Guy Martin has been making new work in rural areas of the West Midlands responding to the impact of ‘County Lines’ drug gangs.
The County Lines is a reminder of the often misrepresented rural landscape as something picturesque, idyllic and safe. Instead the realities include income inequality, poverty, poor access to services, poor public transport, limited social housing, poor transport connections and a lack of access to education.
These pictures were made based on conversations and meetings with Vennture (a Hereford based charity) and West Mercia Police. The project reveals the location of a meeting point where drug dealers and drug users meet, locations of where murders and violent crime have taken place, where rival drug gangs have fought for control and glimpses of police stations and buildings where under-resourced forces are trying to counter the spread of crime into their counties. Other pictures are informed by the locations of men and women experiencing homelessness and rough sleeping and how they too are ensnarled in the selling and taking of drugs.
‘County lines’ refers to a crime where drug gangs exploit children and vulnerable adults to make them courier drugs and money across the country from the gang’s bases in large cities to customers in rural towns and villages. The ‘county line’ itself is a phone line, controlled by the dealer, which can be given to a runner who the drug users can contact for a delivery.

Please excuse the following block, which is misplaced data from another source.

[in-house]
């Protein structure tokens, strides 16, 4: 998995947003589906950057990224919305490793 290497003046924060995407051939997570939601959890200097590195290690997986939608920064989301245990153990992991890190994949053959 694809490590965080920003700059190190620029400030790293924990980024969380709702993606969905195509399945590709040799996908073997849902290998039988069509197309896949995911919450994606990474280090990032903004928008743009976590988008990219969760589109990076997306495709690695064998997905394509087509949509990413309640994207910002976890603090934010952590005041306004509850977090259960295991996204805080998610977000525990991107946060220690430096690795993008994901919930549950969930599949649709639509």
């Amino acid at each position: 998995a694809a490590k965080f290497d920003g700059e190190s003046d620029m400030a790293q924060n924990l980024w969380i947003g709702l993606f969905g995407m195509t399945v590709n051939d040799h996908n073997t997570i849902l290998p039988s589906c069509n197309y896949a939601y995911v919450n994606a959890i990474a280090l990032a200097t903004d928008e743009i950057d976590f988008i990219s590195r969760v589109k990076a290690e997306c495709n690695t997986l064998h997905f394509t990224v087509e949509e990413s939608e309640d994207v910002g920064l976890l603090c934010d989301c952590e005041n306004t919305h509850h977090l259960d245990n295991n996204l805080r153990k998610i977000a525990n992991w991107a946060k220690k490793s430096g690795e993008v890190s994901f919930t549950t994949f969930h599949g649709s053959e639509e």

Gangs are hiring vulnerable young people and adults across rural areas as part of the planned expansion of their business from cities into rural populations – using them as mules as they are unassuming enough to avoid suspicion and detection.
The rise in county lines drug gangs comes at a time of harsh reality in rural communities. Budget cuts to local councils and a decade of austerity have led to less policing and public services in the rural West Midlands. Rural crime is on the rise, quite often to repay debts that vulnerable young local people have incurred as they get involved with the selling of drugs. Violent crime of this sort flourishes especially when young people feel they have no stake in the future of their communities.
The coronavirus outbreak has affected entire industries, including businesses and employers in rural areas. The market for drugs is more resilient and demand increases during times of crisis.
Guy Martin (b.1983) graduated with a B.A(HONS) in DocumentaryPhotography from the University of Wales, Newport. He has been a member of Panos Pictures since 2011. From January 2011 he began to document the revolutions sweeping through the Middle East and North Africa. From 2012 he was been based inIstanbul Turkey, where he produced ‘The Parallel State’ his first book about the rise of Turkish soft power and the complex new identities in the Turkish Republic. The book was published in 2018 by GOST books and subsequently was listed as on of Time Magazine’s best photo books of the year.
Image Credit: Guy Martin